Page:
In Latest Challenge Israeli Rugby Coach Calls for Formal Inquiry Into ‘Discriminatory’ Actions by South African Rugby Union
Athletes from South Africa and the US competing in the 2015 Rugby World Cup. Photo: David Roberts via Wikimedia Commons.
An Israeli rugby coach submitted a formal complaint this week against the South African Rugby Union (SARU) in response to its decision to exclude the Tel Aviv Heat rugby team from a competition taking place next month in South Africa.
The complaint is the latest in a series of mounting legal challenges to the South African sporting body after the group withdrew its invitation to the Israeli team to participate in the Mzansi Challenge beginning on March 24.
“Rugby is a game divorced from politics,” wrote Joshua Schewitz, head coach of the Rishon LeZion Owls men’s rugby club. “The players, coaches, and supporters love the game due to the nature of the game, which is to play the game hard and then shake hands when it’s finished. Bringing politics into the game is contrary to rugby ethos.”
SARU announced on Feb. 3 that “we have listened to the opinions of important stakeholder groups and have taken this decision to avoid the likelihood of the competition becoming a source of division, notwithstanding the fact that Israel is a full member of World Rugby and the IOC.”
The move was announced by a slew of Israeli and South African Jewish advocacy organizations after SARU faced ample amount of pressure to disinvite the Israeli team from the competition from supporters of the anti-Israel Boycott, Divestment and Sanctions movement.
Schewitz, who previously lived in South Africa and played rugby at the University of the Witwatersrand and with the Pirates Rugby Club in Johannesburg, wrote in his formal notification that “it appears that the decision to exclude the Tel Aviv Heat team was taken on political grounds, pandering to the bigotry of unidentified ‘stakeholder groups.’”
He is asking SARU to launch a formal enquiry into the actions taken against Tel Aviv Heat or to refer it to a judicial officer or committee for adjudication.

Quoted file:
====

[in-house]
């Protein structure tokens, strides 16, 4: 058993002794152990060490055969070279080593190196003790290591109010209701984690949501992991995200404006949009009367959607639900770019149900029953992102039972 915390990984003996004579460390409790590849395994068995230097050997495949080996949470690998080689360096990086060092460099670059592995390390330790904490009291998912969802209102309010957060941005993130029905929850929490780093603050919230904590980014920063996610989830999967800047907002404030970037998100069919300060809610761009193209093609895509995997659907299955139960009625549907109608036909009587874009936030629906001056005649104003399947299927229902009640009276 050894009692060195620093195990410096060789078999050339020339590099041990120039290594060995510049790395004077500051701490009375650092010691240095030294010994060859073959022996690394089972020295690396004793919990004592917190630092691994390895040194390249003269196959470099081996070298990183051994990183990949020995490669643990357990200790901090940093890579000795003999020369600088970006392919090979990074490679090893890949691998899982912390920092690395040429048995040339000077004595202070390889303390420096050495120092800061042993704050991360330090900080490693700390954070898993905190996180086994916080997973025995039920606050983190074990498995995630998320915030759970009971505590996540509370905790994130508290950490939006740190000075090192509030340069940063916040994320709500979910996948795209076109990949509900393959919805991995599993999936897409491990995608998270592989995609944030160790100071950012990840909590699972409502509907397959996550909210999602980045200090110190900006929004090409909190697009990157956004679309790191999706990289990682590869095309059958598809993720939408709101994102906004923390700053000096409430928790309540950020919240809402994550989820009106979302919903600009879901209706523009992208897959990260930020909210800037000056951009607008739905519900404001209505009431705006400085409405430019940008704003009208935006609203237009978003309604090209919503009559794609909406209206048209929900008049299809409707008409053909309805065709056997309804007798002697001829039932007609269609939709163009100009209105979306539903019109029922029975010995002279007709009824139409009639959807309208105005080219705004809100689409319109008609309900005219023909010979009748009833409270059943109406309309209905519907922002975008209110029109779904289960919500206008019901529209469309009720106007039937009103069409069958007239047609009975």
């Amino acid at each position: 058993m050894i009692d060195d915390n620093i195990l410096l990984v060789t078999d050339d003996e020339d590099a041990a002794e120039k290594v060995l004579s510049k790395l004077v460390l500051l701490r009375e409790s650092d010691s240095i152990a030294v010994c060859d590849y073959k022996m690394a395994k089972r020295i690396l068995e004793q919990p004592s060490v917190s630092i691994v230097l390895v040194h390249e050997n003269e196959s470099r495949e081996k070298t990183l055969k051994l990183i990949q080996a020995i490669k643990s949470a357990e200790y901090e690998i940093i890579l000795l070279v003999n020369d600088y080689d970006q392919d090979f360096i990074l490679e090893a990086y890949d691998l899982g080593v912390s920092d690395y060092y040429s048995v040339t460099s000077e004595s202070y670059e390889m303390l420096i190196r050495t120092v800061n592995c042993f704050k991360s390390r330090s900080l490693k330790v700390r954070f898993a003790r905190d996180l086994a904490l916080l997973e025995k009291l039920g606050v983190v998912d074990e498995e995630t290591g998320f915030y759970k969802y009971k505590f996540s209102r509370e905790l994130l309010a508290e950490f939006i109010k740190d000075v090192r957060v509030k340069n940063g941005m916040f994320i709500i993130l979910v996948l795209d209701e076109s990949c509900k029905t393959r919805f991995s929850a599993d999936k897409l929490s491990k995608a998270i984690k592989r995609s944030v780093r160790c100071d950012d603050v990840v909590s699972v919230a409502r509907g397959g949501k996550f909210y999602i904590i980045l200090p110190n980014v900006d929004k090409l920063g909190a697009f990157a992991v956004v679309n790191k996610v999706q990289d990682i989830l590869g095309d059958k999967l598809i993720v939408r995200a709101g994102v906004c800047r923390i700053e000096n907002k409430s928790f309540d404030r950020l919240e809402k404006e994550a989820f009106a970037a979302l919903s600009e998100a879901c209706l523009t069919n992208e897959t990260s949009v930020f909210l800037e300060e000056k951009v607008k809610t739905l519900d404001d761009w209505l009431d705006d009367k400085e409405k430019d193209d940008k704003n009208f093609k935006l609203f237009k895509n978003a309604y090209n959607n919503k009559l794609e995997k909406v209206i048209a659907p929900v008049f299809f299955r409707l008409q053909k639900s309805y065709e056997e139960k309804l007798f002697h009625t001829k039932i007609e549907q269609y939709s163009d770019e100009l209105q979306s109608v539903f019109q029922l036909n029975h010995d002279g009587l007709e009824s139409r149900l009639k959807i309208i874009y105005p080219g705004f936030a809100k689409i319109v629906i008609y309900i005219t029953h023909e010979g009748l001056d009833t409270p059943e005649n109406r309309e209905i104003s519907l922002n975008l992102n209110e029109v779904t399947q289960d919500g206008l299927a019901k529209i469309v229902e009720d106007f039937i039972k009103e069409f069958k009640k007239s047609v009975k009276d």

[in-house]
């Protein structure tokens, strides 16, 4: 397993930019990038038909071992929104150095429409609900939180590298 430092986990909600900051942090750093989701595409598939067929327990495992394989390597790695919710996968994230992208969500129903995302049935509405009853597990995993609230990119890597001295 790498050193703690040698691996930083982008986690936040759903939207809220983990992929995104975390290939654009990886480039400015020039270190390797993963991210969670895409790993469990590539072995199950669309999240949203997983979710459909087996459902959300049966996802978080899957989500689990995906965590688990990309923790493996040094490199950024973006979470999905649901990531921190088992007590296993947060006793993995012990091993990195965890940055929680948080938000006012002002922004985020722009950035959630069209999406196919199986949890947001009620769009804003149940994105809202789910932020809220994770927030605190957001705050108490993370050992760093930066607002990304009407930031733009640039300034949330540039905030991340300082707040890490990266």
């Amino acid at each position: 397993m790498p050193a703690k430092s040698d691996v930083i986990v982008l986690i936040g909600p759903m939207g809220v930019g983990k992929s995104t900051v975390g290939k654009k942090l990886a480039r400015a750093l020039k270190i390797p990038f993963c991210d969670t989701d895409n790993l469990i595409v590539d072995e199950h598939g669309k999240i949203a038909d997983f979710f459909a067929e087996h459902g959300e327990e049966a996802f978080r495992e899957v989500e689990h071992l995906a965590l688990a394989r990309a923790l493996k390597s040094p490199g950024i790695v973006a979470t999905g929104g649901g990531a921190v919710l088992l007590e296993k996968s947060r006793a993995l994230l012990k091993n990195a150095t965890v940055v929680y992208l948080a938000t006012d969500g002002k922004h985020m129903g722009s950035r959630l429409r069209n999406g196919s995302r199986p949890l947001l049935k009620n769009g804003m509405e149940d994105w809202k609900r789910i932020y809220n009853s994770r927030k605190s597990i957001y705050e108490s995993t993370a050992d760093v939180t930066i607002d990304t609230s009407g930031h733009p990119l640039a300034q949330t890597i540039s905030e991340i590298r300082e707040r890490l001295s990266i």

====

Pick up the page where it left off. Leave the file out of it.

Schewitz further noted that SARU’s actions breach the regulations of the World Rugby governing body, which also apply to SARU. “The cancellation of the invitation to Tel Aviv Heat was plainly discriminatory by reason of national or ethnic origin” and should therefore be classified as “misconduct,” he argued.
The coach also pointed out that “one of the adverse consequences of inserting illegitimate political considerations” into the sport of rugby “has been to harm the careers of several young South African players, who are developing their talents at Tel Aviv Heat and will be denied the opportunity of playing in this competition if the cancellation decision is not rapidly revoked.”
Schewitz received assistance in preparing the notification from the South African Zionist Federation (SAZF) and UK Lawyers for Israel (UKLFI). SAFI recently submitted to SARU paperwork asking for information about the meetings with stakeholders who the rugby club said they consulted before the decision to axe Tel Aviv Heat was announced. UKLFI separately wrote to SARU’s president and World Rugby about the move against Tel Aviv Heat, arguing that the decision violates SARU’s constitution.
“Sports bodies have rules preventing discrimination and political interference,” said UKLFI’s Chief Executive Jonathan Turner in a released statement. “It is in the interest of all engaged in sport that these rules are complied with. We welcome the public-spirited intervention of Mr Schewitz seeking to enforce them and hope that this will be achieved in time for Tel Aviv Heat to play in this competition.”
Earlier in February a New Zealand-based lawyer filed a legal complaint with the World Rugby Council also in regards to SARU’s decision against Tel Aviv Heat.